It was 11 in the morning. The sleek white Munich-Hamburg express, comprising 13 carriages and carrying between 350 and 400 passengers, was speeding along at 125 miles an hour, approaching the station in Eschede, 35 miles north of Hanover in northern Germany.
The train was more than four-fifths of the way towards its destination. The 600-mile journey normally takes five hours and 37 minutes.
Just before reaching the station at Eschede, the train approached a small bridge, about 30 metres wide, carrying a country road across the railway track.
There are two explanations for what happened as the train passed under that bridge.
One is that the Inter City Express jumped off the tracks after hitting a car, which had crashed through the railings on the bridge over the railway tracks and plunged on to the track, hitting the train.
A second explanation is that the train hit the bridge, and this made a car which had been parked on the bridge crash through the railings and fall on to the tracks.
A British eyewitness, Andrew Davidson, said that the first explanation coincided with what he had seen. He was stopped while approaching the bridge by the German police, who told him there had been an accident with a car coming off the bridge.
"The car was on its side on the tracks," he said. "Then, out of nowhere, came the express train and everyone just closed their eyes in disbelief. The train had no chance to stop. There was just an almighty great crash that seemed to go on for eternity."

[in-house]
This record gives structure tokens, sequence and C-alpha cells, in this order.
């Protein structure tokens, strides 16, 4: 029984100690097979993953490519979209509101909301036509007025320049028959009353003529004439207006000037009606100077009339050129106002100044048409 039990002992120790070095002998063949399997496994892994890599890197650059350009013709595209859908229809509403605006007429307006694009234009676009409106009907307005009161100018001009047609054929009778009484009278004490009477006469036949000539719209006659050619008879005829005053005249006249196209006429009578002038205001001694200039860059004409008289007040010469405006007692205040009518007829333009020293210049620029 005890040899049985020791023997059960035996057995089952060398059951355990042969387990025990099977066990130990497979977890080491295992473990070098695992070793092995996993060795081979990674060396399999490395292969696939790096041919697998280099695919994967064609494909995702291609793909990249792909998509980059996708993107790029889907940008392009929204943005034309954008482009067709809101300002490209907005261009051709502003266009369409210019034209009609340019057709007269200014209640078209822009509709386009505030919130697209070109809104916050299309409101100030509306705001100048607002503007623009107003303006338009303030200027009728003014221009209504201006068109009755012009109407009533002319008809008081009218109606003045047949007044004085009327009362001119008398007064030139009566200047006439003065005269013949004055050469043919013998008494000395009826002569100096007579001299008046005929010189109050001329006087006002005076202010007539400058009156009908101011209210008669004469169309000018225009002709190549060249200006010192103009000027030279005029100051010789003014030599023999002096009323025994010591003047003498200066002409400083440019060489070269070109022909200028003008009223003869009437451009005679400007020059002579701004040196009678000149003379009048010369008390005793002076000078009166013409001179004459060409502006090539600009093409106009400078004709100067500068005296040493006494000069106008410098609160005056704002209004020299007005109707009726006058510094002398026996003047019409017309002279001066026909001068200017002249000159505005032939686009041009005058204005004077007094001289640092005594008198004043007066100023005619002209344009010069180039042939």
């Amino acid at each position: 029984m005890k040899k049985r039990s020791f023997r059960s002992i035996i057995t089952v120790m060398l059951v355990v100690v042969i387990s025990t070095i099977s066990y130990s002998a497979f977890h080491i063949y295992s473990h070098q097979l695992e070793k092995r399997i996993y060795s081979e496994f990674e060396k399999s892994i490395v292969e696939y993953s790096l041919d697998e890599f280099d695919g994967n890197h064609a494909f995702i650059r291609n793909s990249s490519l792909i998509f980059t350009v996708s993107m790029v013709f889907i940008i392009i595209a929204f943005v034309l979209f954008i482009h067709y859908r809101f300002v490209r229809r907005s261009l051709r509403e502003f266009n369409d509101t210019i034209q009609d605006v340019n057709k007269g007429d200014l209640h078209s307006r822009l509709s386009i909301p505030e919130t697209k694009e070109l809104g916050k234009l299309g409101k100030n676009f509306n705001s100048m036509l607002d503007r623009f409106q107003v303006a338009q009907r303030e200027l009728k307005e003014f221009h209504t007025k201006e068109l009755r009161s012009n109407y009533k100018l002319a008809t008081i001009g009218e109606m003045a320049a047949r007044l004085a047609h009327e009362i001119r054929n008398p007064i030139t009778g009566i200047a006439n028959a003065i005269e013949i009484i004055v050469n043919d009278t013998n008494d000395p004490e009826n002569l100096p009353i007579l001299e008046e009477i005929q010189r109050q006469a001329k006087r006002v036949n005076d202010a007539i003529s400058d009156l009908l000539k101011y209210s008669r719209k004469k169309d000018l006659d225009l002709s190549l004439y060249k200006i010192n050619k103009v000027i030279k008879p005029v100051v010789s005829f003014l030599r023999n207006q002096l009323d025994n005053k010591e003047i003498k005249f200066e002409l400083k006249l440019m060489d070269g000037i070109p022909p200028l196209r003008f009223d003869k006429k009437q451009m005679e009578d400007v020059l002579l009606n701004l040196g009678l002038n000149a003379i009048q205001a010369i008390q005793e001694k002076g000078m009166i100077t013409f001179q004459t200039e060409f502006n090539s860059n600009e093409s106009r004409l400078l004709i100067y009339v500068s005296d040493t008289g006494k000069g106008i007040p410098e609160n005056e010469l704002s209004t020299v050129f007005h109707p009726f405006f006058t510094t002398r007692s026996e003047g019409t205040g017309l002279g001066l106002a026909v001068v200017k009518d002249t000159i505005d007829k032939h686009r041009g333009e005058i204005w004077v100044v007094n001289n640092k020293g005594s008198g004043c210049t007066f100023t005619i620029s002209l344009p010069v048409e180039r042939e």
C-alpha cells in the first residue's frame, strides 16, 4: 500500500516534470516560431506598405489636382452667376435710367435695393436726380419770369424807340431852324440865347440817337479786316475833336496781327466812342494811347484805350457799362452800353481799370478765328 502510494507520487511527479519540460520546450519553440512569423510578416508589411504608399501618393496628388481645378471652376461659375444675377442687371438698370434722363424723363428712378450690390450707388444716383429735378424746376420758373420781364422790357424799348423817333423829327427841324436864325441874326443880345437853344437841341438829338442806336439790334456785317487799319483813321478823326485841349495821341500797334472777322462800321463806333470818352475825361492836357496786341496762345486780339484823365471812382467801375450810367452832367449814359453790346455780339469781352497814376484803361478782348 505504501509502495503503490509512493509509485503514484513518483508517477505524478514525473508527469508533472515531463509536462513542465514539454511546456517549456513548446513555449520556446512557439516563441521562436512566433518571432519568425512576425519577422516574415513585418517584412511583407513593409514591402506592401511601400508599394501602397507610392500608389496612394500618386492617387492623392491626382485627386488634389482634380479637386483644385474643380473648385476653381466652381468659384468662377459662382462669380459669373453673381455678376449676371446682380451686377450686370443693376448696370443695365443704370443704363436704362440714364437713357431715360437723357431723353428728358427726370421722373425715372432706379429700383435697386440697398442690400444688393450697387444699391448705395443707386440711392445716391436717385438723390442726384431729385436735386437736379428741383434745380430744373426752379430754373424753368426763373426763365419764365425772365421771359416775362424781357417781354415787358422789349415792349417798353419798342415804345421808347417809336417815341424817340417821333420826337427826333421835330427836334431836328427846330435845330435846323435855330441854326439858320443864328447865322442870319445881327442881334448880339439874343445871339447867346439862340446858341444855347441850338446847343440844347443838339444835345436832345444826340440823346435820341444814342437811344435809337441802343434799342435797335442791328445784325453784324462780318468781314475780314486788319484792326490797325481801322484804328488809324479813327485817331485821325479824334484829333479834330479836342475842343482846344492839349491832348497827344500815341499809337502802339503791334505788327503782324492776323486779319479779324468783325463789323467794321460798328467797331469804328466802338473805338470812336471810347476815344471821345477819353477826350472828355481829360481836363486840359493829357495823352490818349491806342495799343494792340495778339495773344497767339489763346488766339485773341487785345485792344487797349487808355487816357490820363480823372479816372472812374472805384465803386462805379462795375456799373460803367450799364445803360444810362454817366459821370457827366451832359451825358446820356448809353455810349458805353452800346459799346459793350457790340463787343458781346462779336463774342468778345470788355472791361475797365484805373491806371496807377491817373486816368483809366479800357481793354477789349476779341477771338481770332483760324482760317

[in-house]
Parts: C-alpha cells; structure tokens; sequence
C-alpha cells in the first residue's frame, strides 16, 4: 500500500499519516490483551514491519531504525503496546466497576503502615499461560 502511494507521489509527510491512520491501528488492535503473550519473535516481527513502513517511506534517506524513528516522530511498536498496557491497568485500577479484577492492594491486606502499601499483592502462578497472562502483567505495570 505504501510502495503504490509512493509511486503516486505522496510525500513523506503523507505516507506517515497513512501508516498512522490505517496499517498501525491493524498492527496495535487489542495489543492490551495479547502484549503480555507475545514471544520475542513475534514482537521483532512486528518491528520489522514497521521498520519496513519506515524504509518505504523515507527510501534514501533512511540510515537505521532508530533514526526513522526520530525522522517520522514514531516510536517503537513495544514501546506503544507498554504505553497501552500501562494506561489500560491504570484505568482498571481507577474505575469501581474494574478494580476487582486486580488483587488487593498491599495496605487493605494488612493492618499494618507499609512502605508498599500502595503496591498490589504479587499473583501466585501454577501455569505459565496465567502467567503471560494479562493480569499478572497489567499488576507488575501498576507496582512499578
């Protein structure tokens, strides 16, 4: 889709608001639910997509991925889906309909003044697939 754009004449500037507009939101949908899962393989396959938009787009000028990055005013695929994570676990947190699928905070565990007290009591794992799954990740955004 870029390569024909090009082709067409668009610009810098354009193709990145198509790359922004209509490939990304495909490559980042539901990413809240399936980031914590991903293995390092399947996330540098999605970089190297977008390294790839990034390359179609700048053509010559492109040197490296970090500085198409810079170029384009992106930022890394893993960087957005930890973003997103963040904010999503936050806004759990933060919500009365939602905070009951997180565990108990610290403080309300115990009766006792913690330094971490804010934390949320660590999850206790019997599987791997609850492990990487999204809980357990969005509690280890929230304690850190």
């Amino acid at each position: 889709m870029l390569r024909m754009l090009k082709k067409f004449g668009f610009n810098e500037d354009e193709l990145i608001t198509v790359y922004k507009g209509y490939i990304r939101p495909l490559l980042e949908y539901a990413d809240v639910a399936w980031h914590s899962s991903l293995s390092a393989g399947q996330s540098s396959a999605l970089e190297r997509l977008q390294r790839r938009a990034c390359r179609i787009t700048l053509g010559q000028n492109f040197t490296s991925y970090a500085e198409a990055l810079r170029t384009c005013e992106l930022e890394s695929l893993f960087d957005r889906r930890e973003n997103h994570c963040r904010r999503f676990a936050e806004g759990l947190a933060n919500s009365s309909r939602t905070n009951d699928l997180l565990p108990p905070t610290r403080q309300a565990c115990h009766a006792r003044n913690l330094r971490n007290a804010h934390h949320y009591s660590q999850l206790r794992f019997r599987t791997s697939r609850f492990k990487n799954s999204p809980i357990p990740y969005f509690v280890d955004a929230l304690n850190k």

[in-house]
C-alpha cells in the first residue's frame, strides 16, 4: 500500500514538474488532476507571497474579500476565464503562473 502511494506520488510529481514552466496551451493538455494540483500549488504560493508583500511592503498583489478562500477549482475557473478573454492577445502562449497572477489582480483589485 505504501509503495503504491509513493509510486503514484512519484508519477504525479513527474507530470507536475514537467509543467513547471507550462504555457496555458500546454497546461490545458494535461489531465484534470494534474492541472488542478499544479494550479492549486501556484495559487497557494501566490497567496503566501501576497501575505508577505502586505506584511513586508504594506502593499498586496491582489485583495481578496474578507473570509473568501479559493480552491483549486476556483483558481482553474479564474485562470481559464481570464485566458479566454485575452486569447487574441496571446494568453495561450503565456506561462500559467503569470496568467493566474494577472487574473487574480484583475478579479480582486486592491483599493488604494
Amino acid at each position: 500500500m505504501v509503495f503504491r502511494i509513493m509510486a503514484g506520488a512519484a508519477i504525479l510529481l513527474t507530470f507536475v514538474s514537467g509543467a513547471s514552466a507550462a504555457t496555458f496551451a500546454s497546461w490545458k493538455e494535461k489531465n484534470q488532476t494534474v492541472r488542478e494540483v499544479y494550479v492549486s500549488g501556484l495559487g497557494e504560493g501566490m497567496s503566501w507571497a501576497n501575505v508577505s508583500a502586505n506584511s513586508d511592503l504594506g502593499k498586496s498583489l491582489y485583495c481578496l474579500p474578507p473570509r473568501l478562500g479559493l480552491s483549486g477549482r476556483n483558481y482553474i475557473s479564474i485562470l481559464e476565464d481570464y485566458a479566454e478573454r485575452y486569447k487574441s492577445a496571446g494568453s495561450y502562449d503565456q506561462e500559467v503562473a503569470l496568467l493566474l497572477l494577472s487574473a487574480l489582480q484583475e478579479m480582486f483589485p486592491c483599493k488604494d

Police confirmed that a car, which was the property of a railway employee working on track repair, had been found, crushed, beneath the wreckage. However, it was unclear where the car had been parked at the time of the accident.
An additional mystery was the extent to which a reported safety failing in the prestigious high-speed train was responsible for the accident.
According to the driver of the train, who survived the disaster, the locomotive became uncoupled from the carriages just before they jumped off the rails.
Klaus Rathert, a German regional official from Lower Saxony, confirmed reports to a news conference that the front locomotive had apparently decoupled from the passenger cars, saying this made them derail and crash into the bridge.
The train driver told officials he realised he had lost control over the passenger carriages when the train jerked and a brake signal came on.
One of the passengers, Wolf-Rudiger Schlibener, confirmed that two minutes before the accident he had heard "a tremendous rattling and shaking" in the train.
The locomotive cleared the bridge, but the 13 carriages behind the engine derailed and piled into each other. The force of the pile-up pushed some of the carriages several yards high into the air, like a concertina.
The impact brought the bridge crashing down on the last three carriages, killing many of the passengers who were trapped under tons of concrete.
Last night the German authorities had still not agreed absolutely on what happened. The interior ministry of Lower Saxony said it believed that a car did, in fact, fall over the side of the the overpass, derailing the train. But the German railway authorities were not able to confirm the cause of the disaster.Reuse content